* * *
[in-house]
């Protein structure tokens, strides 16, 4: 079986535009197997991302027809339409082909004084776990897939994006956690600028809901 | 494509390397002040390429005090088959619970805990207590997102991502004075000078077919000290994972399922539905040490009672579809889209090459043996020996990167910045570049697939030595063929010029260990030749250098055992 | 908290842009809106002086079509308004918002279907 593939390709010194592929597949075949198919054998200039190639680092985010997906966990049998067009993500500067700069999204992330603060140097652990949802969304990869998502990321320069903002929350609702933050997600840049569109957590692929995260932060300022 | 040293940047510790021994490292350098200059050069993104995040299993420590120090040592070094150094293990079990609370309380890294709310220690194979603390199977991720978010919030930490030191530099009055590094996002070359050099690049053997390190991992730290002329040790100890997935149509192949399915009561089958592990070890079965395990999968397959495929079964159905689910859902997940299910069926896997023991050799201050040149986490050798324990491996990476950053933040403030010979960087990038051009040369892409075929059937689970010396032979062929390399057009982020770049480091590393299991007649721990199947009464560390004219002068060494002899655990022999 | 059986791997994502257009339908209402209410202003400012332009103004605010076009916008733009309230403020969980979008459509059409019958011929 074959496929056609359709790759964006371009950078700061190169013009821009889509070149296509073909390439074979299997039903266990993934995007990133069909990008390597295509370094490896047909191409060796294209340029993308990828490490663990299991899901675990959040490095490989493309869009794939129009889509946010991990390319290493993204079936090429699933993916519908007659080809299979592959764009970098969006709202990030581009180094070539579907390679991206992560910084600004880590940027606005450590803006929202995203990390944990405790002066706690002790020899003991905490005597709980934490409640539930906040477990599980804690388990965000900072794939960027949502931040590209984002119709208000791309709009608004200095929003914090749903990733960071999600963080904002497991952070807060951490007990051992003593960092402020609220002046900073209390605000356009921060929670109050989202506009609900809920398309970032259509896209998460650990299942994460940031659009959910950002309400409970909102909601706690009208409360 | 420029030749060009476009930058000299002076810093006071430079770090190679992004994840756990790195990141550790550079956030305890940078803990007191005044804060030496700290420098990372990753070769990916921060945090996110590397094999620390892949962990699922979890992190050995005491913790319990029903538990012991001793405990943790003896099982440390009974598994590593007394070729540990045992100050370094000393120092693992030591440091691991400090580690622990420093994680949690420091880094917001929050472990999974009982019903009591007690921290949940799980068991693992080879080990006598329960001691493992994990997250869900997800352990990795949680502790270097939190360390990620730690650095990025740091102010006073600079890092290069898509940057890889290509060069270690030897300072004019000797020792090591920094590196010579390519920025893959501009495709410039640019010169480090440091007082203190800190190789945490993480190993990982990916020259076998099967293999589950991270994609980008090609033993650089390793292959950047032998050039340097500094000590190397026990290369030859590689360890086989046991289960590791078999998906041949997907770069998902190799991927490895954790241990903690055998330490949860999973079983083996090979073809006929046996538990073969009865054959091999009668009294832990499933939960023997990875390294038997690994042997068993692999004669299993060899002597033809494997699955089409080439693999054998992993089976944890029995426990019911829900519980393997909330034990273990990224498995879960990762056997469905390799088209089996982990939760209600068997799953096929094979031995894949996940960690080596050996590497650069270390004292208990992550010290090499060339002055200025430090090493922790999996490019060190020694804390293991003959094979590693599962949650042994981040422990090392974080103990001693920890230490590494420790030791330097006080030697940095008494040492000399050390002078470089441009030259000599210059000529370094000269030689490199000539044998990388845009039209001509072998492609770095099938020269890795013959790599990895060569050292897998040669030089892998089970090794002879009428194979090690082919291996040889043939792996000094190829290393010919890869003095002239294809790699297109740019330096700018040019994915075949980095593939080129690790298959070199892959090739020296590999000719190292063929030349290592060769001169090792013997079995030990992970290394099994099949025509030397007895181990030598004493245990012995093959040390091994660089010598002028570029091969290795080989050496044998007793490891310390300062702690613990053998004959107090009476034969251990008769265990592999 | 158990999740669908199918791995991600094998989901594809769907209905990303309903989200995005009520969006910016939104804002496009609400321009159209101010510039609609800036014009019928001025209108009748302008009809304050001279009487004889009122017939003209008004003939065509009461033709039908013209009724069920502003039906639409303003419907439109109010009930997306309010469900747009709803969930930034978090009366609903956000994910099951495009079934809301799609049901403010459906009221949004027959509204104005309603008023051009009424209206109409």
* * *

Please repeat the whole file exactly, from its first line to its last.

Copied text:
[in-house]
């Protein structure tokens, strides 16, 4: 079986535009197997991302027809339409082909004084776990897939994006956690600028809901 | 494509390397002040390429005090088959619970805990207590997102991502004075000078077919000290994972399922539905040490009672579809889209090459043996020996990167910045570049697939030595063929010029260990030749250098055992 | 908290842009809106002086079509308004918002279907 593939390709010194592929597949075949198919054998200039190639680092985010997906966990049998067009993500500067700069999204992330603060140097652990949802969304990869998502990321320069903002929350609702933050997600840049569109957590692929995260932060300022 | 040293940047510790021994490292350098200059050069993104995040299993420590120090040592070094150094293990079990609370309380890294709310220690194979603390199977991720978010919030930490030191530099009055590094996002070359050099690049053997390190991992730290002329040790100890997935149509192949399915009561089958592990070890079965395990999968397959495929079964159905689910859902997940299910069926896997023991050799201050040149986490050798324990491996990476950053933040403030010979960087990038051009040369892409075929059937689970010396032979062929390399057009982020770049480091590393299991007649721990199947009464560390004219002068060494002899655990022999 | 059986791997994502257009339908209402209410202003400012332009103004605010076009916008733009309230403020969980979008459509059409019958011929 074959496929056609359709790759964006371009950078700061190169013009821009889509070149296509073909390439074979299997039903266990993934995007990133069909990008390597295509370094490896047909191409060796294209340029993308990828490490663990299991899901675990959040490095490989493309869009794939129009889509946010991990390319290493993204079936090429699933993916519908007659080809299979592959764009970098969006709202990030581009180094070539579907390679991206992560910084600004880590940027606005450590803006929202995203990390944990405790002066706690002790020899003991905490005597709980934490409640539930906040477990599980804690388990965000900072794939960027949502931040590209984002119709208000791309709009608004200095929003914090749903990733960071999600963080904002497991952070807060951490007990051992003593960092402020609220002046900073209390605000356009921060929670109050989202506009609900809920398309970032259509896209998460650990299942994460940031659009959910950002309400409970909102909601706690009208409360 | 420029030749060009476009930058000299002076810093006071430079770090190679992004994840756990790195990141550790550079956030305890940078803990007191005044804060030496700290420098990372990753070769990916921060945090996110590397094999620390892949962990699922979890992190050995005491913790319990029903538990012991001793405990943790003896099982440390009974598994590593007394070729540990045992100050370094000393120092693992030591440091691991400090580690622990420093994680949690420091880094917001929050472990999974009982019903009591007690921290949940799980068991693992080879080990006598329960001691493992994990997250869900997800352990990795949680502790270097939190360390990620730690650095990025740091102010006073600079890092290069898509940057890889290509060069270690030897300072004019000797020792090591920094590196010579390519920025893959501009495709410039640019010169480090440091007082203190800190190789945490993480190993990982990916020259076998099967293999589950991270994609980008090609033993650089390793292959950047032998050039340097500094000590190397026990290369030859590689360890086989046991289960590791078999998906041949997907770069998902190799991927490895954790241990903690055998330490949860999973079983083996090979073809006929046996538990073969009865054959091999009668009294832990499933939960023997990875390294038997690994042997068993692999004669299993060899002597033809494997699955089409080439693999054998992993089976944890029995426990019911829900519980393997909330034990273990990224498995879960990762056997469905390799088209089996982990939760209600068997799953096929094979031995894949996940960690080596050996590497650069270390004292208990992550010290090499060339002055200025430090090493922790999996490019060190020694804390293991003959094979590693599962949650042994981040422990090392974080103990001693920890230490590494420790030791330097006080030697940095008494040492000399050390002078470089441009030259000599210059000529370094000269030689490199000539044998990388845009039209001509072998492609770095099938020269890795013959790599990895060569050292897998040669030089892998089970090794002879009428194979090690082919291996040889043939792996000094190829290393010919890869003095002239294809790699297109740019330096700018040019994915075949980095593939080129690790298959070199892959090739020296590999000719190292063929030349290592060769001169090792013997079995030990992970290394099994099949025509030397007895181990030598004493245990012995093959040390091994660089010598002028570029091969290795080989050496044998007793490891310390300062702690613990053998004959107090009476034969251990008769265990592999 | 158990999740669908199918791995991600094998989901594809769907209905990303309903989200995005009520969006910016939104804002496009609400321009159209101010510039609609800036014009019928001025209108009748302008009809304050001279009487004889009122017939003209008004003939065509009461033709039908013209009724069920502003039906639409303003419907439109109010009930997306309010469900747009709803969930930034978090009366609903956000994910099951495009079934809301799609049901403010459906009221949004027959509204104005309603008023051009009424209206109409």